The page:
File: 1423835534426.jpg -(42733B / 41.73KB, 301x431) Thumbnail displayed, click image for full size. Quadratic Reciprocity
Hey /math/, I've been reading a lot of maths in the last year because I always enjoyed it at school. I'm comfortable with all the maths one might do in high school and bits and pieces of other areas.
I'm told that some proofs for quadratic reciprocity are very beautiful, although I just can't get my head around what it actually IS
Can anyone enlighten me?
2 posts omitted. Click View Thread to read.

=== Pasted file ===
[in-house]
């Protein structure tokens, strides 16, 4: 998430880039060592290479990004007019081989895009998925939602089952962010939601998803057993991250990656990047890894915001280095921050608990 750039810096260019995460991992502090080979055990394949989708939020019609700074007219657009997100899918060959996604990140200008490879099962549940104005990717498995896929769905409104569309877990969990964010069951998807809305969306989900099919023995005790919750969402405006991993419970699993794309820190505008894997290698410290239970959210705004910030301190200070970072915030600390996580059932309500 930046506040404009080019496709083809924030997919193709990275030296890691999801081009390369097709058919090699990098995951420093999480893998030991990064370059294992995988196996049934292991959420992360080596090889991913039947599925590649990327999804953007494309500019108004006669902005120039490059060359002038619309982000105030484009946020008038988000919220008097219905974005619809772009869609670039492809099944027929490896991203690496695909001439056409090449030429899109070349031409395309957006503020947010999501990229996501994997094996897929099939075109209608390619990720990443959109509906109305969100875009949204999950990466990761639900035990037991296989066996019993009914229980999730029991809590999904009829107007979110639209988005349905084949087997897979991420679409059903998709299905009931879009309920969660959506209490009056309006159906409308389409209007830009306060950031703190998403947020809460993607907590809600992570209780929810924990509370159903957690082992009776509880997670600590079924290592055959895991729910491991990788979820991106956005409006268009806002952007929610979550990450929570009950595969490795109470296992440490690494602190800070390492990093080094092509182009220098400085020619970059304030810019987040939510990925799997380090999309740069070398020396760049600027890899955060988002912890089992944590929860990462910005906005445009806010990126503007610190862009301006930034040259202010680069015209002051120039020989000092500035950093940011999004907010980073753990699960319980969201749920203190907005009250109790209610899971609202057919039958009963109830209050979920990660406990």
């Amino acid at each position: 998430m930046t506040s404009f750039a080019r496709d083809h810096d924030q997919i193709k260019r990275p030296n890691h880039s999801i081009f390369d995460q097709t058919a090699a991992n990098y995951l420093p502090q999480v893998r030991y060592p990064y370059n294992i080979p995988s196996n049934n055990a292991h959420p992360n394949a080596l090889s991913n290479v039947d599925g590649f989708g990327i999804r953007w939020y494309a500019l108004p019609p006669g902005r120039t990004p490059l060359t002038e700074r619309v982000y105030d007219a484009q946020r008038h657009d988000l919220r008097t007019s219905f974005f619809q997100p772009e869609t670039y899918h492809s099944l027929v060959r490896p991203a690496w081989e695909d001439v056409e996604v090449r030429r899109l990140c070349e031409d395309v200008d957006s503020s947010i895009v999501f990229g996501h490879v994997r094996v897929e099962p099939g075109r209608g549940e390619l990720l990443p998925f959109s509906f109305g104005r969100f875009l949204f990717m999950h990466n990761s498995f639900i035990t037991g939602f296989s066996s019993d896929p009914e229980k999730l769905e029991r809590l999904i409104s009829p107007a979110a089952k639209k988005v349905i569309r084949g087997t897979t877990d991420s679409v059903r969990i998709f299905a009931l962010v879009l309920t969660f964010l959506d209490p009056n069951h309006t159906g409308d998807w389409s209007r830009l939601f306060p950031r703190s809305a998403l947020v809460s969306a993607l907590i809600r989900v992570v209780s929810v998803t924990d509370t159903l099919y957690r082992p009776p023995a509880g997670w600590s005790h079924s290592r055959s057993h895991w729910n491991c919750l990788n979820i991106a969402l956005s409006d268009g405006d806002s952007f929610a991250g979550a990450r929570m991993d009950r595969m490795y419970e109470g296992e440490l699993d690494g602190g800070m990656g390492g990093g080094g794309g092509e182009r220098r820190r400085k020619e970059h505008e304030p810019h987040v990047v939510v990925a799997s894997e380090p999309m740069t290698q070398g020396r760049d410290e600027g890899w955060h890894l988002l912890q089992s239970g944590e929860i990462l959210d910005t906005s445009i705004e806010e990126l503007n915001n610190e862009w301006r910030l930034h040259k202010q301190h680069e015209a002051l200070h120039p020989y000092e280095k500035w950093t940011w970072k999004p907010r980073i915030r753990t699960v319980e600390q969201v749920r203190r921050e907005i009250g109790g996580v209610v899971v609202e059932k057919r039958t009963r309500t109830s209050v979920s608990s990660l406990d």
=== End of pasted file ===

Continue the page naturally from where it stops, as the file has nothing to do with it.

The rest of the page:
Phoebe Bonnerbetch - Wed, 25 Mar 2015 10:22:53 EST HZ1lfOQk No.14666 Reply
(a/b) is real bad notation, if I'm wrong I'd love to hear an argument in favor of it.

Fucking sloppy shit imo.

Way too much gets forgiven by "I'm familiar with it so it's okay"
Whitey Mangerbare - Wed, 25 Mar 2015 16:10:23 EST RzF3HHjt No.14667 Reply
I'm sorry, I was pretty tired last night when I typed it up.

Replace the (d/p) with [d/p], (p/q) with [p/q] and anything else involving (x/p) where x is anything by [x/p].

If you're talking about just in general then I personally don't see it as that much of a problem.
Oliver Sobberchetch - Wed, 25 Mar 2015 21:10:05 EST IaC61I0h No.14668 Reply
i wrote this in another thread on /math/ like a year ago but yeah (a/b) sucks ass and i prefer to do L_b (a) for legendre symbol